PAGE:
Parents face dearer early childhood education fees
Thousands of parents could have to pay more for early childhood education as millions of dollars are stripped from providers' budgets.
The highest-quality early childhood centres have seen $449m cut from their budgets in what has been labelled a "deeply shocking" move.
Labour says the cut will add $25 a week to the childcare bill of tens of thousands of parents. Labour leader Phil Goff said it would cancel out any gains from tax cuts.
Finance Minister Bill English announced that, from November, the higher funding rate to centres with more than 80 per cent qualified teachers would be cut. This means about 2000 centres, with 93,000 children enrolled, will lose funding. A further 2300 centres are unaffected.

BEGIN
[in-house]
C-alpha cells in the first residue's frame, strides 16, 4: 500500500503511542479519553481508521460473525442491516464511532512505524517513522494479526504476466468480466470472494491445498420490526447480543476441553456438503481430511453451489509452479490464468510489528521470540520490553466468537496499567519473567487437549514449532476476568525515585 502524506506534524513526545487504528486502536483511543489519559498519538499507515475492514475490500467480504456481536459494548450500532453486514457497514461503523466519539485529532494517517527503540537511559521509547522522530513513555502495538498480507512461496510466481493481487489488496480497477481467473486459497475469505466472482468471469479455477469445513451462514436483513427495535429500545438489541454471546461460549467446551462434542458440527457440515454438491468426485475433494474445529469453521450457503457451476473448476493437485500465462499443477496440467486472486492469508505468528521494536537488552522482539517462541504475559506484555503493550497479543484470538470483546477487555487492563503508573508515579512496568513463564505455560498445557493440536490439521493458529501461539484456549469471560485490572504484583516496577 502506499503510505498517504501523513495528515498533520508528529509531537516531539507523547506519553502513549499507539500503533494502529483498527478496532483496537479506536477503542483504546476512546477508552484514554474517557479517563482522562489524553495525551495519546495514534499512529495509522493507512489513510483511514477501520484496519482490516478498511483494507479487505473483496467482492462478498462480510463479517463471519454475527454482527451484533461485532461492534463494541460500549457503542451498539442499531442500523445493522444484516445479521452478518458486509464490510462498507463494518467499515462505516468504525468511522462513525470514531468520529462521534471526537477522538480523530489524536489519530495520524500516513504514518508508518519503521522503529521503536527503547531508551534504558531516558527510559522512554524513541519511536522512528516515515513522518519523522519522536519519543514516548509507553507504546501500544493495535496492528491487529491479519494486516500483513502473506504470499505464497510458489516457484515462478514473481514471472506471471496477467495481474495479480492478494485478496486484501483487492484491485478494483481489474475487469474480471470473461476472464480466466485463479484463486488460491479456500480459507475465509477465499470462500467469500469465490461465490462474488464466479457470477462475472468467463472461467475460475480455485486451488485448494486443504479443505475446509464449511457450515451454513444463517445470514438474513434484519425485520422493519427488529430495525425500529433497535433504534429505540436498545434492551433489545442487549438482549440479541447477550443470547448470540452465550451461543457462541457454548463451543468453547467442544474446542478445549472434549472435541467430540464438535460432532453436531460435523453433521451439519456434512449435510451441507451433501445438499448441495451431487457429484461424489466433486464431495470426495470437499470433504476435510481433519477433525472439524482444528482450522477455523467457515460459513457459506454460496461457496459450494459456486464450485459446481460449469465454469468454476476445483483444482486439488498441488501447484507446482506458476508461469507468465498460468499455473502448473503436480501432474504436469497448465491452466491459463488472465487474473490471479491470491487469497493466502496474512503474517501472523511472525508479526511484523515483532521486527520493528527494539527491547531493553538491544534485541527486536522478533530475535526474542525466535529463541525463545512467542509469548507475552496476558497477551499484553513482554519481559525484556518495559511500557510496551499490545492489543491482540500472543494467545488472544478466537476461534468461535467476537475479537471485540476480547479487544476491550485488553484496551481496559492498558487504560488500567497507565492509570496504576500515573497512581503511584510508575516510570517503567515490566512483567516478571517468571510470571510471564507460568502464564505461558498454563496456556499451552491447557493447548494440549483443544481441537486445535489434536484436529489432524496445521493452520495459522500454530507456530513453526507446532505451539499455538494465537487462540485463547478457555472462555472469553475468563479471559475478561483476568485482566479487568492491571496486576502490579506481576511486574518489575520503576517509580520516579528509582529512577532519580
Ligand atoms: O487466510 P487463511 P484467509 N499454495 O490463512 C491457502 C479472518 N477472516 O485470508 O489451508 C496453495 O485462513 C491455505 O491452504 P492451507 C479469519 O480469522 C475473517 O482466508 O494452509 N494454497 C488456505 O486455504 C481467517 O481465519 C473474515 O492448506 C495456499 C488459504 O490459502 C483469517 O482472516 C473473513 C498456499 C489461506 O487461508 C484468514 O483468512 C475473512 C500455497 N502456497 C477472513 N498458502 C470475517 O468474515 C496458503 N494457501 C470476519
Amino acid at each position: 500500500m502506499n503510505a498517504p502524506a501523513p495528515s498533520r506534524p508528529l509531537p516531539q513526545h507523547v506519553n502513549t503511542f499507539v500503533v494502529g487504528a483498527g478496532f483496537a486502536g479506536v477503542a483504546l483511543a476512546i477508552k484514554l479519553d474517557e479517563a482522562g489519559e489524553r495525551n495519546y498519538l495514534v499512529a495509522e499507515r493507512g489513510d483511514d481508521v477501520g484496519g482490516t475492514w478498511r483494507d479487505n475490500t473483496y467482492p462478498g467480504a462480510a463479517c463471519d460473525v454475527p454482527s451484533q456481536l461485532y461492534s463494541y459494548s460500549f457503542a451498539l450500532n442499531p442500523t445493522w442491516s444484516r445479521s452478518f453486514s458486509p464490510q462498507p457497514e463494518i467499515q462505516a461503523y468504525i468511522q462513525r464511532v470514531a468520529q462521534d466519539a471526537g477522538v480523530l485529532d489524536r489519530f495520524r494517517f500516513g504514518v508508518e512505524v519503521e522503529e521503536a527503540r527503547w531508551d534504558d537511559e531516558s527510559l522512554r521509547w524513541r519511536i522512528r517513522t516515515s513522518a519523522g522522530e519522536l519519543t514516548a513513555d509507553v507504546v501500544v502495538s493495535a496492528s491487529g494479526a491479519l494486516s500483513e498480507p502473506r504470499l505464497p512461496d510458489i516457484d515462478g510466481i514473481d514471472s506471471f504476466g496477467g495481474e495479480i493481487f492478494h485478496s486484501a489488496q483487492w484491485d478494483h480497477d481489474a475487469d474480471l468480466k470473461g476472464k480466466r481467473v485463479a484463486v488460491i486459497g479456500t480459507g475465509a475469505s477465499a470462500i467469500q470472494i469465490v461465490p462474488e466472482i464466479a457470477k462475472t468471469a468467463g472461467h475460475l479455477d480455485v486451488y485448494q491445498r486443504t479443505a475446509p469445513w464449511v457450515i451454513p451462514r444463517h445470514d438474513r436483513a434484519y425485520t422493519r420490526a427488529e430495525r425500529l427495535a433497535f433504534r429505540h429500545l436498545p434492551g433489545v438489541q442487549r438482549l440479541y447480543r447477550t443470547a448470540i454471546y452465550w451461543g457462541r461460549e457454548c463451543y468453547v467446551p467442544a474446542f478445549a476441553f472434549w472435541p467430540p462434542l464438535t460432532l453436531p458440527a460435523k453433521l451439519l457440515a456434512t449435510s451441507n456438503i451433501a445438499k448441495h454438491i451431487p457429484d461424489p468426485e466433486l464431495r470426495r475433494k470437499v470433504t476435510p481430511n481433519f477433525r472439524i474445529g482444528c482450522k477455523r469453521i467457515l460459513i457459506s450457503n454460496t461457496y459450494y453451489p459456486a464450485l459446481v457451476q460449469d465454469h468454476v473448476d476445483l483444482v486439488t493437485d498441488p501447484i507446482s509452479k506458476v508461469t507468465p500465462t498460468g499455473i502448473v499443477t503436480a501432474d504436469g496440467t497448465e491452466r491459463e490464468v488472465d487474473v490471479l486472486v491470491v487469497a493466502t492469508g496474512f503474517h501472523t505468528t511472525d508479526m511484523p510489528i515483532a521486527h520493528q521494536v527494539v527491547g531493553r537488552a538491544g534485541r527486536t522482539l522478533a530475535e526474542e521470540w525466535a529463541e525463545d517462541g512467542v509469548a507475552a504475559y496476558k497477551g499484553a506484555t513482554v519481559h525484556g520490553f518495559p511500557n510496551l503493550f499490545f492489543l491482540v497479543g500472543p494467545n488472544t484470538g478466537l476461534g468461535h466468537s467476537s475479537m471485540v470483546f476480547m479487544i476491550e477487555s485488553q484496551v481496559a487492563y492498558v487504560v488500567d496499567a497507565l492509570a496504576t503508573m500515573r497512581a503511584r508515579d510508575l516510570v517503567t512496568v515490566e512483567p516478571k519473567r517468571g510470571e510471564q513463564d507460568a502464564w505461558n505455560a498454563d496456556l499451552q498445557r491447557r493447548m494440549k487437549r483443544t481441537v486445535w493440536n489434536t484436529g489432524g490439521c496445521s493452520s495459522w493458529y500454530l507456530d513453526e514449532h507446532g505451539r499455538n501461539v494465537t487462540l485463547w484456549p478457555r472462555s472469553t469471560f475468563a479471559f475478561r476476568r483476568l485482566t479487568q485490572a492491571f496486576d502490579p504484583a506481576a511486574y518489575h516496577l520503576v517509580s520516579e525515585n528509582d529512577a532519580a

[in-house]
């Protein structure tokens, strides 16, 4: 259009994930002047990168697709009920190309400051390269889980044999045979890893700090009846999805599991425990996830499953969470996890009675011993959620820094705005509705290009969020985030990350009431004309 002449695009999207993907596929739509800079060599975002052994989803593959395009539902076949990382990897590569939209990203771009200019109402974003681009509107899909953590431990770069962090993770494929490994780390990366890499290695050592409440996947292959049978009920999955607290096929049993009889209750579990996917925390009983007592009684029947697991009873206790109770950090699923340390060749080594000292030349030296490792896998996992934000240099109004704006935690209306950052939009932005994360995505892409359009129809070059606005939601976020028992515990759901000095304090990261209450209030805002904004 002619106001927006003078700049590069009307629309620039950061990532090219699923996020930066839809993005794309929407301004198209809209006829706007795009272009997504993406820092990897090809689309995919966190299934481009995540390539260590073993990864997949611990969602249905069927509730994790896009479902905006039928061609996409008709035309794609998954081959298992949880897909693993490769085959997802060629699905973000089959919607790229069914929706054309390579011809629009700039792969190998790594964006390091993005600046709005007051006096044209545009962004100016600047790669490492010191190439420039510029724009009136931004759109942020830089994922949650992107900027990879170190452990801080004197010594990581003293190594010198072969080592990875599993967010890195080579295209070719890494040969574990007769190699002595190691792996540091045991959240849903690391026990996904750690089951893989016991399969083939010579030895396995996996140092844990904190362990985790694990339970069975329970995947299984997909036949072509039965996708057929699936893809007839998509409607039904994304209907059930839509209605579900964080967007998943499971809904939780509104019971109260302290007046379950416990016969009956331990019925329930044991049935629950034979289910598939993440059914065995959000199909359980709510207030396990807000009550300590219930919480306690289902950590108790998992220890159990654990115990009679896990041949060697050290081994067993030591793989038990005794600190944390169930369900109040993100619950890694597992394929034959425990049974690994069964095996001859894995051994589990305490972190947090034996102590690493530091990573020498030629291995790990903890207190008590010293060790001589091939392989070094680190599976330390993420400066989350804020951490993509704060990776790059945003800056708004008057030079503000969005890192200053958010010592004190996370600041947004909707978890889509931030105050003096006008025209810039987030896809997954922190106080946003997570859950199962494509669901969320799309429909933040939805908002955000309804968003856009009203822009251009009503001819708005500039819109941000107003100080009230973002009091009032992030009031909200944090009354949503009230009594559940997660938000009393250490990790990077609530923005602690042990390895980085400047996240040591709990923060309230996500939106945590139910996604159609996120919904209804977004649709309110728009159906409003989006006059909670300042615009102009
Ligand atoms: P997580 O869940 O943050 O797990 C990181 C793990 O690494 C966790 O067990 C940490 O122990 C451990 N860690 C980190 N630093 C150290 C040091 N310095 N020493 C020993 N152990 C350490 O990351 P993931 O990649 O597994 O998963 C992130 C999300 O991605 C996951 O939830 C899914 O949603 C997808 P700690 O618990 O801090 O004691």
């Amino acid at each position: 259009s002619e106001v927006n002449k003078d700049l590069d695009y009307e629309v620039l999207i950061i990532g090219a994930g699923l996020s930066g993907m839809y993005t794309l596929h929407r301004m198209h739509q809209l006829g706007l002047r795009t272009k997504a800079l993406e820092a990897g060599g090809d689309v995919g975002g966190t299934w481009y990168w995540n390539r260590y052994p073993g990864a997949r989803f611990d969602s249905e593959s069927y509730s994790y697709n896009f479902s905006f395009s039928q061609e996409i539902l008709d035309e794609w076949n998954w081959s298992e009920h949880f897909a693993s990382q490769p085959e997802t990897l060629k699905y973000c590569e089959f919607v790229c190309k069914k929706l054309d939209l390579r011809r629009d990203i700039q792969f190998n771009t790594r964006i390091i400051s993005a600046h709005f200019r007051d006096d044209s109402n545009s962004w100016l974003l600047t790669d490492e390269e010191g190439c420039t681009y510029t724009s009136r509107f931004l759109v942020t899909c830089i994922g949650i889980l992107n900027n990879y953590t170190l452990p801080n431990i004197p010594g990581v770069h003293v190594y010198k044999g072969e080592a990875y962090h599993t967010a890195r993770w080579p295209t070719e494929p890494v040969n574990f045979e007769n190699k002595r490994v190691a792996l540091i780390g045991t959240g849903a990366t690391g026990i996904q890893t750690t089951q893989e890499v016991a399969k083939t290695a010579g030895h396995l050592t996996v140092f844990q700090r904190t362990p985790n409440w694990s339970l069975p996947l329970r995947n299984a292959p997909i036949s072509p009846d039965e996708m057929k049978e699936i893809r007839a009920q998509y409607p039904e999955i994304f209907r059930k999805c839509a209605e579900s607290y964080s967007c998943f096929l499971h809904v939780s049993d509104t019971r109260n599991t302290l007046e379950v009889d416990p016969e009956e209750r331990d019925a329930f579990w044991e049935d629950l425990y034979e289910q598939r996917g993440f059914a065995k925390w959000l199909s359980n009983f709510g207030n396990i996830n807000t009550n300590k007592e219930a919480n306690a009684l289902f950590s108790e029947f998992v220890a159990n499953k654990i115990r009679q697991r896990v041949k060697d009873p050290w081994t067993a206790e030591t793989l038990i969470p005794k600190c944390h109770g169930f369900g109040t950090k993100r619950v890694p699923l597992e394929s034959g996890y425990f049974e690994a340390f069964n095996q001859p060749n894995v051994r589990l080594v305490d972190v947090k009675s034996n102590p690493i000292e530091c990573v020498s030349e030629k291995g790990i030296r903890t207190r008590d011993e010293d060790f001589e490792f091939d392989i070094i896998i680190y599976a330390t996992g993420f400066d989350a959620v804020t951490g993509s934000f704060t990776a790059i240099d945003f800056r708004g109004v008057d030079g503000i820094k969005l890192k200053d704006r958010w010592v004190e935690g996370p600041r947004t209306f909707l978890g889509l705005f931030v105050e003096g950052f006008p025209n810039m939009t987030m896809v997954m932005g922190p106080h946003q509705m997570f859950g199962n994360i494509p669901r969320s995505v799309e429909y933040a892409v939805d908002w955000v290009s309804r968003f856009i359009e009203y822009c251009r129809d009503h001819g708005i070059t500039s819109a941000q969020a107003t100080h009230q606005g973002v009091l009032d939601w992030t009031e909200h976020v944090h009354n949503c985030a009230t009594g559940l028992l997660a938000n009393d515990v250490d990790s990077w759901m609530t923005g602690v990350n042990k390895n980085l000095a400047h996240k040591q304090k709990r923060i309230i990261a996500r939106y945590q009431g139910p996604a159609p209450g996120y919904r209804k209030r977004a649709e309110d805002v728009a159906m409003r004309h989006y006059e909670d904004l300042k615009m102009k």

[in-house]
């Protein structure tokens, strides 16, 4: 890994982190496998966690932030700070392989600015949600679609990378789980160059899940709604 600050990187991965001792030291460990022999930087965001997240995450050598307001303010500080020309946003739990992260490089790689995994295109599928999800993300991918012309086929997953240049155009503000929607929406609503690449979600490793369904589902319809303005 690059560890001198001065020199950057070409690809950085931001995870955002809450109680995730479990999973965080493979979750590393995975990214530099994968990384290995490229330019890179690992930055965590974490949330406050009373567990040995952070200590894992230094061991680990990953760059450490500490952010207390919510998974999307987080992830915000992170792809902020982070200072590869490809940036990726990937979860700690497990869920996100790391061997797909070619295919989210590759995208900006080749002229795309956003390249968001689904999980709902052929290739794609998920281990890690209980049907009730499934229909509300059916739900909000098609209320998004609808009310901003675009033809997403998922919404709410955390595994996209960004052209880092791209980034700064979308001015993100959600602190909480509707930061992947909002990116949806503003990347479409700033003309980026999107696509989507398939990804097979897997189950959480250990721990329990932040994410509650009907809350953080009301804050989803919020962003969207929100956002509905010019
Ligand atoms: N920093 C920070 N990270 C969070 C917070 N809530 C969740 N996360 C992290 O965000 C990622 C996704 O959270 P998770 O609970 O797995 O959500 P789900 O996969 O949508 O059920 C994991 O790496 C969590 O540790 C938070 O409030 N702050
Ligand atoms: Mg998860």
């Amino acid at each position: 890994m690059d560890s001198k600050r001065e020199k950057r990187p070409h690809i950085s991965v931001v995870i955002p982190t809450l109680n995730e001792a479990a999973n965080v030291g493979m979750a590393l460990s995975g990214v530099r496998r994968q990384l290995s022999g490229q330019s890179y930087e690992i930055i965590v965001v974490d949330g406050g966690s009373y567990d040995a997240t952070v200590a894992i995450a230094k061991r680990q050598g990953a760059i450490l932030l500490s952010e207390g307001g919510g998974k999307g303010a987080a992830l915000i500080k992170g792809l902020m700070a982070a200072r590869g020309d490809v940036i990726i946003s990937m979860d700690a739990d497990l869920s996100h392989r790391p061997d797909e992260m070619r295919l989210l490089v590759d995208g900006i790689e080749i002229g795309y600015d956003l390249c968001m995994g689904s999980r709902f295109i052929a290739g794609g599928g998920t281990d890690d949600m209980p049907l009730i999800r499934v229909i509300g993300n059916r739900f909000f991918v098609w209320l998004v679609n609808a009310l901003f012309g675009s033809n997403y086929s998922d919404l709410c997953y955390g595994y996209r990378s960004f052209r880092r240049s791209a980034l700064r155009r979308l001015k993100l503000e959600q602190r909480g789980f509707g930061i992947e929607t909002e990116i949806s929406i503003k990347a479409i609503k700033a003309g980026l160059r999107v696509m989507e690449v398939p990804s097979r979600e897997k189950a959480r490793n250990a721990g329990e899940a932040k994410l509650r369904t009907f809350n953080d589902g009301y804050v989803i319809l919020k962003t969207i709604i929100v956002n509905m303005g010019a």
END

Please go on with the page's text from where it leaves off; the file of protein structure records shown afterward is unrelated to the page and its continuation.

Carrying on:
Mr English said it was not clear whether or not centres would pass on the cost of the changes in higher fees. "Early childhood centres have done very well in the last four or five years because they've had three times as much revenue coming into the system and basically the same number of kids and staff."
The sector would still get $91.8m of new spending and existing subsidies were "largely still in place".
The change to funding qualified teachers will save $295.3m and cuts in other areas, including the restoration of a daily time limit on centre hours, adds up to $449m in cuts over four years.
Mr Goff said the cuts were slashing from the foundation of learning.
It was "a disastrous failure to invest in the future of our country, which is our children".
The Kindergarten Association will be hardest hit, as its centres use 100 per cent qualified staff.